From the March 1906 issue of the Socialist Standard
Dead? Not much. Not by a jugful. Just busy, that's all. Too busy to report, even at times. But alive! O! very much alive. Ask our local Labour-misleading friends the enemy. They may conceivably wish we were dead. It isn't their fault we are not. But we won't die, ingrates that we are. So they try the game of ignoring us. It's a goose game. And their elaborately simulated indifference is worth coming a long way to see. As a sample this: - Before the election the local S.D.F. and I.L.P. who jointly make up a third body—the Labour Church—issued a manifesto. (Incidentally and in justice to the author it should be stated that a considerable portion of the manifesto was lifted without acknowledgment from a pamphlet by C.A. Glyde .) This document urged the workers to abstain from voting. Whereupon the chairman of the I.L.P. Branch (also member of the L.C.) promptly appeared upon the Liberal candidate's platform, moving resolutions of support—an example immediately followed by another of the L.C. As a result the Branch published a repudiation of their chairman's action in publicly supporting the Liberal and called upon him to resign his chairmanship. Of course we could do no less than point out in the press that the action of the Watford I.L.P. was out of harmony with the I.L.P. action all over the country, citing the case of the neighbouring Harrow Branch, which had supported the Liberal candidate, and emphasising the inevitable confusion in the working-class mind such muddled tactics must engender. Also we a asked a few questions! Thus. If the matter was of the importance to warrant public repudiation, would not the only logical and sufficient action of the I.L.P. had been the expulsion of the member? If it had been a private member instead of a chairman would he have been called upon to resign membership? If so why not the chairman? If not what is the value of the Branch action? And would it have been all right if the support of the member had been given the member privately, seeing that it was his public action that impelled the Branch to move? Again would the I.L.P. refuse future support to the second individual mentioned who, as a member of the Labour Church and Trades Council was supported in his candidature for public office by the I.L.P. and S.D.F? And would the LC and S.D.F. publicly repudiate his action in supporting the Liberal. The reply from all these bodies has been a very loud and very interesting silence—the sort of answer we are very familiar with here because the only answer that may safely be vouchsafed. However, the local council elections are at hand, when they will probably hear from us again.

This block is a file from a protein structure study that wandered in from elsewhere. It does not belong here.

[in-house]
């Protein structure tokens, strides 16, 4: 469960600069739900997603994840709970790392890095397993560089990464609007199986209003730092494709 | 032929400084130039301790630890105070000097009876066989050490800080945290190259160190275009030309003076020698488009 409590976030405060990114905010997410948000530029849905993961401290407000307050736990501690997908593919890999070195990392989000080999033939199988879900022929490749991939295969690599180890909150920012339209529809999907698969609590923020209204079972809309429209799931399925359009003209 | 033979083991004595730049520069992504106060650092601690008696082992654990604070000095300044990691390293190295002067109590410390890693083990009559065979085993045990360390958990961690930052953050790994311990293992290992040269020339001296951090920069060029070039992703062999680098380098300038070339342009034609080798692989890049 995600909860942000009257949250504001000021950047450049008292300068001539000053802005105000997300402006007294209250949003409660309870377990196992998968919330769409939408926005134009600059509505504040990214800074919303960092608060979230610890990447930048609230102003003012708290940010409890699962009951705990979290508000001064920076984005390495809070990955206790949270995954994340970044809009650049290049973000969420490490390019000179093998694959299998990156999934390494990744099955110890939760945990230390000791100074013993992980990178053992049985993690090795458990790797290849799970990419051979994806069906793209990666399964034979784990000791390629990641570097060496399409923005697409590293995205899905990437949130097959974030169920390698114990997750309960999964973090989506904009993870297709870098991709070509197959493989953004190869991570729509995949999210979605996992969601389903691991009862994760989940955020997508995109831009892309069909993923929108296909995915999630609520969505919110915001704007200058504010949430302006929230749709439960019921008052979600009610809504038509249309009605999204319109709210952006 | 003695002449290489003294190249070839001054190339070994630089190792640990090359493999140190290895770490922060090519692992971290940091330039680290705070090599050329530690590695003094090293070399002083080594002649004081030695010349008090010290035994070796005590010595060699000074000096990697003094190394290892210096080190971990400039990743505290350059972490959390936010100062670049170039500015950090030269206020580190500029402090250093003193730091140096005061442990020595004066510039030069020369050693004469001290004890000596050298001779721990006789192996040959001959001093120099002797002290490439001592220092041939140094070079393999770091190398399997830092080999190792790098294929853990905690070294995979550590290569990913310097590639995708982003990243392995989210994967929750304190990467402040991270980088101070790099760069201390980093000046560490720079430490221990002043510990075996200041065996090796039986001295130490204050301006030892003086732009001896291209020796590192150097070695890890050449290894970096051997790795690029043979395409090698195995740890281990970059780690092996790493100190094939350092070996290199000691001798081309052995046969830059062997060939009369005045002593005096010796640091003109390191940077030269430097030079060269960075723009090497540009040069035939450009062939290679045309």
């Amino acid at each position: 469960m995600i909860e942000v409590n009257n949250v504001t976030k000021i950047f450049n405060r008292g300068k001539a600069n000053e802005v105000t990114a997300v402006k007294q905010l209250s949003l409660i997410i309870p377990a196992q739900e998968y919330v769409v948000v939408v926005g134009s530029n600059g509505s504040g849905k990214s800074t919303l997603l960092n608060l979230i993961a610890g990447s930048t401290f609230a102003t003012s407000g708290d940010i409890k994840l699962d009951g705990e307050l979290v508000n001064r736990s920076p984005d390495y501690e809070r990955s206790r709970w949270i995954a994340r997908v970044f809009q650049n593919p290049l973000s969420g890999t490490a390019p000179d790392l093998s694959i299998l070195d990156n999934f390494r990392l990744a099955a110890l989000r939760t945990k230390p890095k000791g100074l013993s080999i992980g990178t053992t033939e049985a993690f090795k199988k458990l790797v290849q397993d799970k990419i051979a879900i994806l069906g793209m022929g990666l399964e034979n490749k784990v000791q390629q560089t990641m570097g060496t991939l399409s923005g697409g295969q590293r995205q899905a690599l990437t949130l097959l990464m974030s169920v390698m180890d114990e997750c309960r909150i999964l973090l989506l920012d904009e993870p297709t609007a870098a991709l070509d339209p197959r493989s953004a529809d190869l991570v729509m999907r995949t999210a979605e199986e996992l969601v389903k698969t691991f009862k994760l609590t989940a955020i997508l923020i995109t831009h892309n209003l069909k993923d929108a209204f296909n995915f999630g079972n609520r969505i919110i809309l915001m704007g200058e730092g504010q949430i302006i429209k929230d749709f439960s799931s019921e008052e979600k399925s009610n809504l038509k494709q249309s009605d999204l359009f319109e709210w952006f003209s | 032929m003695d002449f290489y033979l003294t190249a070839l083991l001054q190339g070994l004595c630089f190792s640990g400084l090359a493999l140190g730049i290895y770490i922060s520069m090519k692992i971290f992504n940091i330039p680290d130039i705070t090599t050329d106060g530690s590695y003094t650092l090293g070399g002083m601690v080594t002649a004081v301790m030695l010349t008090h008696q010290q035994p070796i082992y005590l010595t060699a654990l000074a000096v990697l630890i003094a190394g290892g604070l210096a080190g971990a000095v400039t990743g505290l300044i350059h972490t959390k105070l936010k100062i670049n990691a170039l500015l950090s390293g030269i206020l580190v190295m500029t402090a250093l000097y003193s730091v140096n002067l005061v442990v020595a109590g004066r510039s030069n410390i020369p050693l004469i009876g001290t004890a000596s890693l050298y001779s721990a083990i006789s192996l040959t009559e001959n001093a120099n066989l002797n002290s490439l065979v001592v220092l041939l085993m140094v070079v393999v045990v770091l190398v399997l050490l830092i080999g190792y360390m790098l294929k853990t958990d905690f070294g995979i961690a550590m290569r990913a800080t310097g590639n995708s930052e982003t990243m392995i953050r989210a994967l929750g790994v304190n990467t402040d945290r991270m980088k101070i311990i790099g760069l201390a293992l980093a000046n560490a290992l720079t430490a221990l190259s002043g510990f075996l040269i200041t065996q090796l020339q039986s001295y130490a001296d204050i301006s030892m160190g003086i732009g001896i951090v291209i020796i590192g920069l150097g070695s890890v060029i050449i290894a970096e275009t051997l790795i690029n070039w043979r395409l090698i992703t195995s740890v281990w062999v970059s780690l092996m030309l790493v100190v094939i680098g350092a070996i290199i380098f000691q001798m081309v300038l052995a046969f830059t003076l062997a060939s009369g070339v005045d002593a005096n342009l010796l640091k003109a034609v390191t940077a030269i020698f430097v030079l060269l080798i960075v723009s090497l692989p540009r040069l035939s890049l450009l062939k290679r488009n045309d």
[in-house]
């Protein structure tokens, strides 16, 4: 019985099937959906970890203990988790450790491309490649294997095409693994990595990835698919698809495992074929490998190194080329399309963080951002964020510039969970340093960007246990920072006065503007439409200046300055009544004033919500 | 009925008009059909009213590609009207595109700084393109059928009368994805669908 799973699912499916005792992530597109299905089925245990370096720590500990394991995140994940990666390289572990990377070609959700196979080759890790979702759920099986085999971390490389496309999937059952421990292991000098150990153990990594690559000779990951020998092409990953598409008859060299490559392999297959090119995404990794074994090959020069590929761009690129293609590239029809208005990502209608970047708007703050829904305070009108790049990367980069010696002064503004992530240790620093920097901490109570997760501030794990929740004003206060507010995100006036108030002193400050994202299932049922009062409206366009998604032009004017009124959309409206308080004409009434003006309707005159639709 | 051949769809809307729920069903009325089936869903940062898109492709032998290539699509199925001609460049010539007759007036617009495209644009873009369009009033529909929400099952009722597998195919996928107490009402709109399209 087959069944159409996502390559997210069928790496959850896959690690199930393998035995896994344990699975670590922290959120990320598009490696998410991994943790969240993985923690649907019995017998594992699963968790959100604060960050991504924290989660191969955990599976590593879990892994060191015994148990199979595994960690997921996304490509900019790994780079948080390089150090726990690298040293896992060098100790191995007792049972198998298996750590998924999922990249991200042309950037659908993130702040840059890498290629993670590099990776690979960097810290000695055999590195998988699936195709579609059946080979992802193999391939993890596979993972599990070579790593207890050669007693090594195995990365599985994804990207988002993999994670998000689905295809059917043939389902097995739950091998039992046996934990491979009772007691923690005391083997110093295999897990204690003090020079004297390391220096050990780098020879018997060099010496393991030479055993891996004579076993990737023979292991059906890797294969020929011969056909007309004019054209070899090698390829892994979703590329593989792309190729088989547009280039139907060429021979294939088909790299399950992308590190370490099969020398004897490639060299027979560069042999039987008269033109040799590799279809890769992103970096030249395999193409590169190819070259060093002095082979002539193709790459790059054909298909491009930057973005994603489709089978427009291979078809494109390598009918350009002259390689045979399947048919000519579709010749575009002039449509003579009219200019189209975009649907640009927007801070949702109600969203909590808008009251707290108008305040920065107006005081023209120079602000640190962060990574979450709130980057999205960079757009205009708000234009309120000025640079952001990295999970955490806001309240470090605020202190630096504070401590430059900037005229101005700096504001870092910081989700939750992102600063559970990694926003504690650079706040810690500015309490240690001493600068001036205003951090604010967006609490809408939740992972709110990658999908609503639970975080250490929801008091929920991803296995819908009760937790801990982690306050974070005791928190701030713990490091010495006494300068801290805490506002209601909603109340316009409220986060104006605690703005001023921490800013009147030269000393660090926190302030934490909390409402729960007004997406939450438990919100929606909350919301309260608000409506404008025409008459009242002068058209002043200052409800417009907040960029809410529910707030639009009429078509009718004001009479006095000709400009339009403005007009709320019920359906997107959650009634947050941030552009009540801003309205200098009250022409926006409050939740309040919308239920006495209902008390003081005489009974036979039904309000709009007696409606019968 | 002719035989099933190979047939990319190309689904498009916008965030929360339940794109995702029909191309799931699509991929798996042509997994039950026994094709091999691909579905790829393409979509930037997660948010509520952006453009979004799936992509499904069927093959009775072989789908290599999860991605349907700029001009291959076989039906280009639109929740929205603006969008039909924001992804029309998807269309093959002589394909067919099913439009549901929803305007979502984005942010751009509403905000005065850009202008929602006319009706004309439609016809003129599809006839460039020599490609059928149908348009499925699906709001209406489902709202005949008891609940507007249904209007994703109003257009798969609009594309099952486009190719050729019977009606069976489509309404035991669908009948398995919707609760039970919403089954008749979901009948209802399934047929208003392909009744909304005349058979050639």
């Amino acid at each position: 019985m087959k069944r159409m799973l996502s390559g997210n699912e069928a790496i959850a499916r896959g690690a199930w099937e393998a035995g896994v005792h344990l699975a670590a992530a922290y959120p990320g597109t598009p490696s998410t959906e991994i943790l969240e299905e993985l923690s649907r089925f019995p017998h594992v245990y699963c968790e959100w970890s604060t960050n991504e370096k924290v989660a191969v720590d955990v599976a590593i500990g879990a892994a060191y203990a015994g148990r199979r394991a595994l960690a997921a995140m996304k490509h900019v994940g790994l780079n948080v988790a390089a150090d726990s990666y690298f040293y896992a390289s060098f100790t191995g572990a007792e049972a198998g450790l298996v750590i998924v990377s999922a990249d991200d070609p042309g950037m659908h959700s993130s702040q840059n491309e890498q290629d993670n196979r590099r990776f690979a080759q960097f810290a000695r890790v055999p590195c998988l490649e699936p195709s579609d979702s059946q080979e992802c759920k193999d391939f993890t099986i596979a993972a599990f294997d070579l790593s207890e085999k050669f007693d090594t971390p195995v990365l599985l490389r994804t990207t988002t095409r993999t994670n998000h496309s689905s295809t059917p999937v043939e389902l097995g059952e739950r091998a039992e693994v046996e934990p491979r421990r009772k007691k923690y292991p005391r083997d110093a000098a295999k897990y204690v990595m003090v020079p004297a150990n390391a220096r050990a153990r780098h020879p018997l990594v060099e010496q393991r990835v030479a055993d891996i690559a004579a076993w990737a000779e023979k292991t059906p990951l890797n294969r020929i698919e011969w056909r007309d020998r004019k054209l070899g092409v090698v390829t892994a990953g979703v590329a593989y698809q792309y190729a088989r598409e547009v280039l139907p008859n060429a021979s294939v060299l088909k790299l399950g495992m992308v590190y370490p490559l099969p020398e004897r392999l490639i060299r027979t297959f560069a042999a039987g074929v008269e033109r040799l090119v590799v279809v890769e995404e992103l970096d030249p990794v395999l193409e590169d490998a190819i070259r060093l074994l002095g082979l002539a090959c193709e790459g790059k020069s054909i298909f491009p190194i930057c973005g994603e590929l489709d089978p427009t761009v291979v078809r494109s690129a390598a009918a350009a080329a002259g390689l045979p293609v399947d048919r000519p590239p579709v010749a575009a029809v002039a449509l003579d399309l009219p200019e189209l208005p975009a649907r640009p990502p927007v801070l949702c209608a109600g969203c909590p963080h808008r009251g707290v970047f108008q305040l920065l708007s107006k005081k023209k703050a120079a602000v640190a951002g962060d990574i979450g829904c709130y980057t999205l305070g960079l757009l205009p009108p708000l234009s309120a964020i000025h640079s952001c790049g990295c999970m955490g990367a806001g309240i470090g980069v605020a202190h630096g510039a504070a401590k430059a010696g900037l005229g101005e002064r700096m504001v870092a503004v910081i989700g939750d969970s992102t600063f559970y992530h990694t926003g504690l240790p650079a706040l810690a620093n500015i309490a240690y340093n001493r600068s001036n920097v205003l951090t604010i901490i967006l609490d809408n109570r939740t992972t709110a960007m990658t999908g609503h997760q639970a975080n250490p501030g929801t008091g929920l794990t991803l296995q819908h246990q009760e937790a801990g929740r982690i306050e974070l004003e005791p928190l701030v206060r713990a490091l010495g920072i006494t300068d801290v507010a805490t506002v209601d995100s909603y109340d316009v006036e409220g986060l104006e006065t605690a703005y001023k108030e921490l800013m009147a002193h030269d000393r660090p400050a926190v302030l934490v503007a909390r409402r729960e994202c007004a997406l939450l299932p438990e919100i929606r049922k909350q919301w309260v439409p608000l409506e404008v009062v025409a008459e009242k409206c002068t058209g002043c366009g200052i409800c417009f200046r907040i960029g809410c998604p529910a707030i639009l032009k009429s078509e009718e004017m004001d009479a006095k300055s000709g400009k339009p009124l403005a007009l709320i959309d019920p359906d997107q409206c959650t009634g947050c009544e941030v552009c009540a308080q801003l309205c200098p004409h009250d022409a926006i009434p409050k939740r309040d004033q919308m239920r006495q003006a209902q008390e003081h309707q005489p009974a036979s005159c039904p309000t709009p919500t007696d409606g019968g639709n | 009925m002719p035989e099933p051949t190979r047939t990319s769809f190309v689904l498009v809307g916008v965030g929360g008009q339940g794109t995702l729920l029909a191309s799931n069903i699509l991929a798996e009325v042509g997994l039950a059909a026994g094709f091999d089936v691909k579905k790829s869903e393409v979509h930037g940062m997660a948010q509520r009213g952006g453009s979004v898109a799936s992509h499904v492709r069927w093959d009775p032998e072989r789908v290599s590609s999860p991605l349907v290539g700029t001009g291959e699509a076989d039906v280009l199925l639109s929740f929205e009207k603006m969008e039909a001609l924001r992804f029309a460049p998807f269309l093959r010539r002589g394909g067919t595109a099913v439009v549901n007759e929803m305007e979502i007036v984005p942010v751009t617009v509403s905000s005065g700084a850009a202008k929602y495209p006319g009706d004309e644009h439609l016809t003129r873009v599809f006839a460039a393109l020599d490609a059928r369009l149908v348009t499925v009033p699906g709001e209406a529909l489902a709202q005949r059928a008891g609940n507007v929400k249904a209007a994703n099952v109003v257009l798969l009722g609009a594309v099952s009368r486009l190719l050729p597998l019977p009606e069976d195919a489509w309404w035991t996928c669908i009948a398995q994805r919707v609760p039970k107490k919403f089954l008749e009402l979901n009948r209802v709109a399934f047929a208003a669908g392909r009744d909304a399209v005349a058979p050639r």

One other matter only may be squeezed into our present note. The Party membership is aware that the police have taken action to prevent our meetings in the Market Square. The Salvation Army, however, are not interfered with. After which exhibition of even-handed justice it will be no matter for surprise that the chief constable's name is Daniel! We have had an interesting correspondence with this worthy which may see the light of publicity in the future. The police fiat came to us at the end of last year's open-air season, so that there has been no particular need for hurried action. But as it seems inevitable that our meetings in the coming summer will be interfered with, we hope the Organisation will take the question into early consideration. Members prepared to accept the hospitality of His Brittanic Majesty's lock-up are urged to communicate with the E.C., to whom the matter has been referred, at once.